It is likely that if you are buying an off-market property, part of the negotiations will be to purchase the property “as-is,” meaning you aren’t going to ask for the seller to make or pay for repairs.
However, having the property inspected is still a good idea to help you identify what areas you will need to invest in repairs. If you choose not to fix items during your renovation, you won’t be surprised when you sell the home and the inspector calls out that specific issue.
Depending on the situation, you may have easy access to the property during the purchase process, or you may have no access at all. Either way, don’t waste this time and be ready to hit the ground running as soon as you have the keys in hand.
- Budget and Plan
A significant portion of this step can be done while waiting for your property to close escrow.
How much work will you do yourself? Which trades do you want to hire a licensed contractor to do the work? Hiring licensed contractors for electrical, plumbing, and HVAC is highly recommended for liability purposes.
Your funding may dictate your timeline. If so, the scope of your remodel may adjust depending on what can reasonably be accomplished in the allotted time.
If you haven’t priced material or labor in the last year, make sure that you secure updated pricing. These costs can change significantly over the course of a year, depending on supply and demand, so don’t budget with numbers you haven’t recently confirmed.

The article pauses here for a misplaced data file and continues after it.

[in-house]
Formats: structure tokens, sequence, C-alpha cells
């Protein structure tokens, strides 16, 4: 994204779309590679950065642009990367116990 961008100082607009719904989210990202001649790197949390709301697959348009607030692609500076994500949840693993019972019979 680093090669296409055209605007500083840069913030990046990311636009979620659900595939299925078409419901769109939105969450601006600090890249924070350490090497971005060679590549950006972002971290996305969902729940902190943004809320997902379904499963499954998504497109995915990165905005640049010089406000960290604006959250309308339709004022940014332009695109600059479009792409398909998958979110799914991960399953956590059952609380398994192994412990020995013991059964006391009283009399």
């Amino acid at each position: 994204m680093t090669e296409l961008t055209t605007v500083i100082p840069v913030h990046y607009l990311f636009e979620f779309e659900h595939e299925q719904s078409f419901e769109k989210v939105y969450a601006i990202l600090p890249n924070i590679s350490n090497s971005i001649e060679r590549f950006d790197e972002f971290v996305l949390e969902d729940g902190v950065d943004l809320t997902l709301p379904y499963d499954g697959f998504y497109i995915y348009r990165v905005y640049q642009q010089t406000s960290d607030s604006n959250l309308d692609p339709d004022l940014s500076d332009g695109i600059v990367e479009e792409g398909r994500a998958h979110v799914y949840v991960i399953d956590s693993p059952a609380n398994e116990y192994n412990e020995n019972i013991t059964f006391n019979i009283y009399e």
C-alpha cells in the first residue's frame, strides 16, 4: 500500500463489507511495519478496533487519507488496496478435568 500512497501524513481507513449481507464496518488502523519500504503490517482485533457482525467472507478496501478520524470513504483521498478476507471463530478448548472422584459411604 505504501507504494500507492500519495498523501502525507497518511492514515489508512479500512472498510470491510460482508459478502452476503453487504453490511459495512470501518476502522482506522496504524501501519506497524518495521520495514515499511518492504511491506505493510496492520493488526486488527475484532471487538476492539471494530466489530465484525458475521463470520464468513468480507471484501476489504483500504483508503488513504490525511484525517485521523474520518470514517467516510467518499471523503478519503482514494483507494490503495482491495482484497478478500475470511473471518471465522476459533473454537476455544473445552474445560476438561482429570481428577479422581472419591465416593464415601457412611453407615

If this is your first or even second flip, seek advice from a coach or other experts who can help you:
- Determine which upgrades will provide the biggest return on investment
- Budget renovation costs
- Build a timeline and order of work
- Recommend contractors
- Help you navigate the permitting process on any work that requires permits
- Point out any areas where you might expect surprises or can expect things not to go as planned.
While it is essential to create a plan, be prepared to be flexible. There will be surprises and delays, especially on a home that is older or in a state of deferred maintenance. Planning and budgeting for surprises will help to mitigate the stress of cost and schedule overruns.
Some flippers are very hands-on in their projects because they enjoy the work, and others are very hands-off and hire contractors to complete every aspect of the remodel.
Neither way is better than the other, just know your strengths and weaknesses, and renovate accordingly.
On your first flip or two, it’s possible you will do more hands-on work than you would prefer, but it is a great way to get to know the ins and outs of remodeling and build relationships with contractors and trades.